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Roots Revealed Blog

The Youngsters Camp Out: Part Two

Posted: 7/10/2013
Posted By: Judith MacKeigan

Last month I wrote about the many summer camps in Cleveland Metroparks.  This month and next I will be highlighting two unique camps, the River Road YMCA Camp at North Chagrin Reservation, and Camp Cheerful at Mill Stream Run Reservation.  While the Y camp closed up operations in the late 1970s, Camp Cheerful is still providing recreation and opportunities for children and adults with disabilities.

The River Road camp was originally planned as an American Legion camp in 1938. By that year, Cleveland Metropolitan Park District was over 20 years old.  A whole generation of Cleveland area youth had grown up with the parks.  The new camp in North Chagrin Reservation would offer a larger, more permanent type of camp for future generations.

 Like many construction projects in the 1930s the camp was a combined effort of the park, the WPA, and an outside organization, in this case the American Legion.  The park provided engineering and some materials for the $100,000 project, the American Legion donated $12,000 in materials and would operate the camp, while the WPA provided other materials and manpower.  The site and the buildings would become park property.  This arrangement was typical of most of the camps built in this era.

According to a Cleveland Plain Dealer article from October of 1938 the plans called for 34 buildings, including an infirmary, craft shop, museum (what we would call a nature center) and dining hall, among others. There were 15 sleeping cabins for campers and 4 for counselors, plus a staff cottage and a director’s office.  All of the buildings were built to newly developed National Park standards and were of rough chestnut wood, designed to look rustic and complement the natural environment.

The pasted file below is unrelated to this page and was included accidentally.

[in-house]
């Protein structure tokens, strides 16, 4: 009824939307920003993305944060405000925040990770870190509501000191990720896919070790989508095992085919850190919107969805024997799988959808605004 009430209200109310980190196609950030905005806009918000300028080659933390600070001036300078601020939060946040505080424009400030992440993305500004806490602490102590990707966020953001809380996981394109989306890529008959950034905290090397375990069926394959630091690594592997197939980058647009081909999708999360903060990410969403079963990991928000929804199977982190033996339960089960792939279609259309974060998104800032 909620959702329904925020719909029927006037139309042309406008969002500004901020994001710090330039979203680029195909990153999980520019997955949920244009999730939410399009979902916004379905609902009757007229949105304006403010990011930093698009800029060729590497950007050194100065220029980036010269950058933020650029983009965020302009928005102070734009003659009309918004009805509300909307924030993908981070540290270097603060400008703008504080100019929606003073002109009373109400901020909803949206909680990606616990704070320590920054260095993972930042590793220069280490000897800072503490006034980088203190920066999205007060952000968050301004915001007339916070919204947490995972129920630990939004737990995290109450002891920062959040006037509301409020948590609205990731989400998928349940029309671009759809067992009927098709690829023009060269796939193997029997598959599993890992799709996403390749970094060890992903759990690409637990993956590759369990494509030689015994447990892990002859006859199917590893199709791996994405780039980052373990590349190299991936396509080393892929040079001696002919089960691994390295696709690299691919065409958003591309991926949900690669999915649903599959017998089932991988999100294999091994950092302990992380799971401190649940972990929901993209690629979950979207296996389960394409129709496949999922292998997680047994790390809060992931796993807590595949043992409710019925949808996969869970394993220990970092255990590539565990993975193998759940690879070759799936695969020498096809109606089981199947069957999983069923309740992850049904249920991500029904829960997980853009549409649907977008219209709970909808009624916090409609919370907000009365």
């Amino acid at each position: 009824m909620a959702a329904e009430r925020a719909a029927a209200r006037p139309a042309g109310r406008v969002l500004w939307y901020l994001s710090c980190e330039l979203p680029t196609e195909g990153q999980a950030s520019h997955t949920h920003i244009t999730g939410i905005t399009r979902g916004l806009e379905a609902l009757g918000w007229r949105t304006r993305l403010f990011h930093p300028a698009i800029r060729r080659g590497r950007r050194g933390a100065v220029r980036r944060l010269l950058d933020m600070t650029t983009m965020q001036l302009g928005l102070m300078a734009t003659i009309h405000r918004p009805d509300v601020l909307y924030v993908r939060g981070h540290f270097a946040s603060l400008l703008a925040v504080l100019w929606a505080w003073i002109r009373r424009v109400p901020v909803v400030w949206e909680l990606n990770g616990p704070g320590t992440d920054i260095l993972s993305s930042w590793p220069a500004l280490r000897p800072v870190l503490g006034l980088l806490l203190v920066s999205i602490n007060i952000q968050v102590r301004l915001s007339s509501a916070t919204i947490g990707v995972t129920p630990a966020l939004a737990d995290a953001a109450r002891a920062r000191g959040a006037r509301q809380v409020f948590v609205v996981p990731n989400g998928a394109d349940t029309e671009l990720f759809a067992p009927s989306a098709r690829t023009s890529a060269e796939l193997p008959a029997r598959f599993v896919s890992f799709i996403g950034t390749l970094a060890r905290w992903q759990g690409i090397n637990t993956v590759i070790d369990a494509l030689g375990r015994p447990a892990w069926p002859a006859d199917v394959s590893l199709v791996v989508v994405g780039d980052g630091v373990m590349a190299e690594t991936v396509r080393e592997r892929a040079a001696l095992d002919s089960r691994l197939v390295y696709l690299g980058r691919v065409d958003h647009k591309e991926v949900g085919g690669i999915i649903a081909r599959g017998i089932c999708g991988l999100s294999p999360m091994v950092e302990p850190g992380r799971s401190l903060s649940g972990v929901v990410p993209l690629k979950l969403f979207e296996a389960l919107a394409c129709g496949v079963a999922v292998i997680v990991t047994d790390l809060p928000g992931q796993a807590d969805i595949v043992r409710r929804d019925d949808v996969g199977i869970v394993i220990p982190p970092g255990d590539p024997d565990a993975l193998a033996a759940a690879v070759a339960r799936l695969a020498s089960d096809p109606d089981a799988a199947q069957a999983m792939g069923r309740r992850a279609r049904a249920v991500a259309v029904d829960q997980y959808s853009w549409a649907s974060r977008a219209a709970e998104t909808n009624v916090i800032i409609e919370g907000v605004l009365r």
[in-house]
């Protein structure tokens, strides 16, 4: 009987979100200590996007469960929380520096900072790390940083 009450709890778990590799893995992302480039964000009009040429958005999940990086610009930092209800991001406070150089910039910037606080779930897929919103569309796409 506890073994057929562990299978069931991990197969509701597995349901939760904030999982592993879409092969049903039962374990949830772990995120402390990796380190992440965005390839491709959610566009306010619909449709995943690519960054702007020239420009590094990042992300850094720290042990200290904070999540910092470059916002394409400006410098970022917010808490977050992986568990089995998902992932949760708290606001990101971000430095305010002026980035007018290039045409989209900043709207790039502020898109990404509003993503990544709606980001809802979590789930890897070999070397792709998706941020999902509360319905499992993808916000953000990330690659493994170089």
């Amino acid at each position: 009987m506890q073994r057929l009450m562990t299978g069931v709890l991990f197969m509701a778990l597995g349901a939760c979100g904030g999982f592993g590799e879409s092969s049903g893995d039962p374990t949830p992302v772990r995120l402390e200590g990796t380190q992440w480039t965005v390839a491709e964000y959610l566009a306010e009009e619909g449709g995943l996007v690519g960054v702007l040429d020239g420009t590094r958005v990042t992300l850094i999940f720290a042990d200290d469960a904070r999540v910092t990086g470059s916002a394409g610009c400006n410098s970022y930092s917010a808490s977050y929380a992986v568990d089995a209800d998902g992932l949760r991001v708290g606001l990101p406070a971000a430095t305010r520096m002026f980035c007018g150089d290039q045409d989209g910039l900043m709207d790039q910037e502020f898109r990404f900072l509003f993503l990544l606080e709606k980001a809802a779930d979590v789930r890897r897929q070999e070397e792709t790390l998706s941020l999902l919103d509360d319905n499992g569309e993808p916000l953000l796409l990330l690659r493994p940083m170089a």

(Click on above image to read the whole article)

The American Legion only operated the camp for a few years.  In 1942 the Cleveland YMCA took over the camp and it acquired the name, “River Road Camp.”  Two new ball diamonds, an archery range and a tennis court were among the additions made by the YMCA. 

The River Road Camp hosted hundreds of children over its life of over forty years, and from 1962 to 1978 a unique camping opportunity aimed at housewives.  The 1960s and 70s saw the beginnings of the fitness movement for adults.  Inspired by the upscale spas like The Golden Door, Dorothy Spenger of the Broadway YMCA put together a low cost fitness camp for women in 1962.  Offering “the benefits of a California spa, minus the luxury,” this program included exercise, yoga classes, saunas and massages plus the opportunity to indulge in “gab fests in the sauna.”  The program proved popular and lasted until the late 1970s when the camp ceased operations. 

The kids, however, were the main focus of the original American Legion and the YMCA River Road Camp.  In a growing industrial city there were concerns for the health of kids growing up in crowded, smoggy, neighborhoods.  In addition to personal health there were concerns for societal health.  The old annual reports continuously note alarm at rising juvenile delinquency and promote camping and nature study as an anecdote.  Next month in my final blog on summer camps we will look at Paradise Valley, a camp specifically created to combat delinquency that morphed into Camp Cheerful, a place where children and adults with disabilities can participate in the fun and friendship of summer camp.


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